2 Free Issues and 3 Free Gifts!
Full Name:
Address 1:
Address 2:
Zip Code:
Email: (required)
If I like it and decide to continue, I'll pay just $12.00, and receive a full one-year subscription (9 issues in all), a 73% savings off the newsstand price! If for any reason I decide not to continue, I'll write "cancel" on the invoice and owe nothing.
Your subscription includes 3 FREE downloadable booklets.
Or click here to pay now and get 2 extra issues
Offer valid in US only.

Also on

Enter Zip Code

Backpacker Magazine – November/December 2005

Yosemite @ $7.38 An Hour: Seasonal Work in the National Parks

Our scribe-turned-pizzaman labors in the land of granite and pulls back the curtain on the seasonal-employment fantasy.

by: Larry Gallagher

For summer employees, then, Yosemite Valley is a wilderness, just not in the way you might expect. It's a wilderness of human distraction you must negotiate to have a meaningful time. There is no map. You have to learn the landscape on your own, wending through Sucky Job Flats and out of El Canon de los Lowlifes before you find the path to Lake Satisfaction or maybe Mt. Redemption.

There are people who successfully negotiate this wilderness. Take Graham and Cody. When I track them down at the rafting stand one morning, they're prepping the inflatables--hosing down rafts in the warm sun, checking for leaks, and making sure none of their peers is water-soluble. They're dressed in shorts and T-shirts and sandals. I ask Graham if they have to wear uniforms once the season begins. "This is my uniform," he says with a coprophagous grin.

Graham and Cody will spend their summer launching tourists into the Merced, and collecting rafts and rafters at the take-out. On their days off they head to the Wawona golf course, and at least once a summer they string together a 3- or 4-day backpacking trip.

I met Cody and Graham through their college pal Dan, who had sat behind me on the bus in from Merced. He just graduated from the University of Vermont, and is hoping to get a rafting-stand job. A few days after arriving, I stop into Human Resources to get a better grasp on the job scene. It seems the union's system weighs seniority and conduct, then doles out the prime gigs accordingly. The upshot is that the chances of a newbie scoring a job leading horse-packing trips or staffing the High Sierra camps are slim to none.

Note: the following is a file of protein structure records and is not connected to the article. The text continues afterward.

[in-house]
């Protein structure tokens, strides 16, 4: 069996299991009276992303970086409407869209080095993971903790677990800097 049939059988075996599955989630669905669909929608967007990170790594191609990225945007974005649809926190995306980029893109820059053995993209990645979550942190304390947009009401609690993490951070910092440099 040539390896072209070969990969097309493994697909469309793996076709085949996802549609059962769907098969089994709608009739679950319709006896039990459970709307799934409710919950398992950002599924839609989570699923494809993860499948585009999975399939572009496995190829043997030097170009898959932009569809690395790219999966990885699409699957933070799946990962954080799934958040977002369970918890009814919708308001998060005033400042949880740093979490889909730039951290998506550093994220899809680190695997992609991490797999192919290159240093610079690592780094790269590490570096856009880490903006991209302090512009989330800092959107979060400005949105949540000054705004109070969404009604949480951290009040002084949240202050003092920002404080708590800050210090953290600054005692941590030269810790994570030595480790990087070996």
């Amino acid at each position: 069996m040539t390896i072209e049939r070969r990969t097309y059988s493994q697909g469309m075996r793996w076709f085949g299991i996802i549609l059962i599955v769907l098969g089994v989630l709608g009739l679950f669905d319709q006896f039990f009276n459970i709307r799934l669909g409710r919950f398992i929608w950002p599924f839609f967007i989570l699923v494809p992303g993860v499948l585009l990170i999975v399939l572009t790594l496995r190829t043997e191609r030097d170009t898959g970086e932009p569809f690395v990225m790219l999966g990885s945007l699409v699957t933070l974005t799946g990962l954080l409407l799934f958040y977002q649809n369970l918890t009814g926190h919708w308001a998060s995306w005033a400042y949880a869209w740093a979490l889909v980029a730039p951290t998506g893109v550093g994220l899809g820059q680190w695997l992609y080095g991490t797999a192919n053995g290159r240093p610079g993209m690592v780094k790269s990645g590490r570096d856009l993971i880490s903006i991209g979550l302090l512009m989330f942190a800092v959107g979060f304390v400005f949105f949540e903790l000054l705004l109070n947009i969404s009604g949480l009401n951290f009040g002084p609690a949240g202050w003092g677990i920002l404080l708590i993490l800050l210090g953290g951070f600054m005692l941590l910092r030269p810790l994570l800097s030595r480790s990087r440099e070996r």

Subscribe to Backpacker magazine
Sign up for our free weekly e-newsletter
Address 1:
Address 2:
Email (req):
Reader Rating: -


Star Star Star Star Star
Jan 12, 2014

Thanks for sharing your experience.I enjoyed it. :)


Your rating:
Your Name:


My Profile Join Now

Most recent threads

What brand boots?
Posted On: Aug 29, 2014
Submitted By: HuntersHikes
Hiking on rocks
Posted On: Aug 29, 2014
Submitted By: Silock

View all Gear
Find a retailer

Special sections - Expert handbooks for key trails, techniques and gear

Check out Montana in Warren Miller's Ticket to Ride
Warren Miller athletes charge hard and reflect on Big Sky country, their love for this space and the immense energy allotted to the people who reside in Montana.

Boost Your Apps
Add powerful tools and exclusive maps to your BACKPACKER apps through our partnership with Trimble Outdoors.

Carry the Best Maps
With BACKPACKER PRO Maps, get life-list destinations and local trips on adventure-ready waterproof myTopo paper.

FREE Rocky Mountain Trip Planner
Sign up for a free Rocky Mountain National Park trip planning kit from our sister site

Follow BackpackerMag on Twitter Follow Backpacker on Facebook
Get 2 FREE Trial Issues and 3 FREE GIFTS
Survival Skills 101 • Eat Better
The Best Trails in America
YES! Please send me my FREE trial issues of Backpacker
and my 3 FREE downloadable booklets.
Full Name:
Address 1:
Zip Code:
Address 2:
Email (required):
Free trial offer valid for US subscribers only. Canadian subscriptions | International subscriptions